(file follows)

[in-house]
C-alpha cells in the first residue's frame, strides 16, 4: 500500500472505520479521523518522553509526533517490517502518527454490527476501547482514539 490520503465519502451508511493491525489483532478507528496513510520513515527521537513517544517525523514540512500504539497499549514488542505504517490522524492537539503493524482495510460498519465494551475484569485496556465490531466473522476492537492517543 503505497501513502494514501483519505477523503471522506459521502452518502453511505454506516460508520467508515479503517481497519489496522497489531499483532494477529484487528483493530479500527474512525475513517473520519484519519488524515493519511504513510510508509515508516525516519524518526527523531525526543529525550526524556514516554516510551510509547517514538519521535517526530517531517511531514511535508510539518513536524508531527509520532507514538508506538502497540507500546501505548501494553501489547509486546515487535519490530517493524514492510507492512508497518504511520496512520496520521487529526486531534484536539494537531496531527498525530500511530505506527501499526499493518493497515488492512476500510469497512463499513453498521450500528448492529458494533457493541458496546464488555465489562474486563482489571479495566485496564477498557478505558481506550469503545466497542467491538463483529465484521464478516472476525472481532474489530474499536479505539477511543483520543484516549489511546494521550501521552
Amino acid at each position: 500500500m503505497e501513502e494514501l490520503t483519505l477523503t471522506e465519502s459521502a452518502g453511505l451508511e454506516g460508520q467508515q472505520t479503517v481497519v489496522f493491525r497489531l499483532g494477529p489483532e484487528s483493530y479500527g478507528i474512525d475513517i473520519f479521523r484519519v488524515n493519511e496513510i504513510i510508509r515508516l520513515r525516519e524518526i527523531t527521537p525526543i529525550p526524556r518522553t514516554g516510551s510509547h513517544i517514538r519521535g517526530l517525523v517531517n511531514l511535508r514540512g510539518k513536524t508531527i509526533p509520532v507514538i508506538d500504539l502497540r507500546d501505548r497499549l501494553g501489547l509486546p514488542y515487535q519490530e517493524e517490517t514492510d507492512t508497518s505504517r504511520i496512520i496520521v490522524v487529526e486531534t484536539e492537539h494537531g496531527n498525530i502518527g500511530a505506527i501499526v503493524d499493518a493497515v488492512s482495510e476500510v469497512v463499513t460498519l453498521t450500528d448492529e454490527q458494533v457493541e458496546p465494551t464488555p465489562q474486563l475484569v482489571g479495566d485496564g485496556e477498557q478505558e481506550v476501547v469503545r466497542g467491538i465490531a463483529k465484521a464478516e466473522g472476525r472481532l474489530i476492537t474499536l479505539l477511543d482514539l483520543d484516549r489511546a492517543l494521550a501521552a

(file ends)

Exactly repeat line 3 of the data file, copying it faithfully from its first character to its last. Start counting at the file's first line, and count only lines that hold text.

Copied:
Amino acid at each position: 500500500m503505497e501513502e494514501l490520503t483519505l477523503t471522506e465519502s459521502a452518502g453511505l451508511e454506516g460508520q467508515q472505520t479503517v481497519v489496522f493491525r497489531l499483532g494477529p489483532e484487528s483493530y479500527g478507528i474512525d475513517i473520519f479521523r484519519v488524515n493519511e496513510i504513510i510508509r515508516l520513515r525516519e524518526i527523531t527521537p525526543i529525550p526524556r518522553t514516554g516510551s510509547h513517544i517514538r519521535g517526530l517525523v517531517n511531514l511535508r514540512g510539518k513536524t508531527i509526533p509520532v507514538i508506538d500504539l502497540r507500546d501505548r497499549l501494553g501489547l509486546p514488542y515487535q519490530e517493524e517490517t514492510d507492512t508497518s505504517r504511520i496512520i496520521v490522524v487529526e486531534t484536539e492537539h494537531g496531527n498525530i502518527g500511530a505506527i501499526v503493524d499493518a493497515v488492512s482495510e476500510v469497512v463499513t460498519l453498521t450500528d448492529e454490527q458494533v457493541e458496546p465494551t464488555p465489562q474486563l475484569v482489571g479495566d485496564g485496556e477498557q478505558e481506550v476501547v469503545r466497542g467491538i465490531a463483529k465484521a464478516e466473522g472476525r472481532l474489530i476492537t474499536l479505539l477511543d482514539l483520543d484516549r489511546a492517543l494521550a501521552a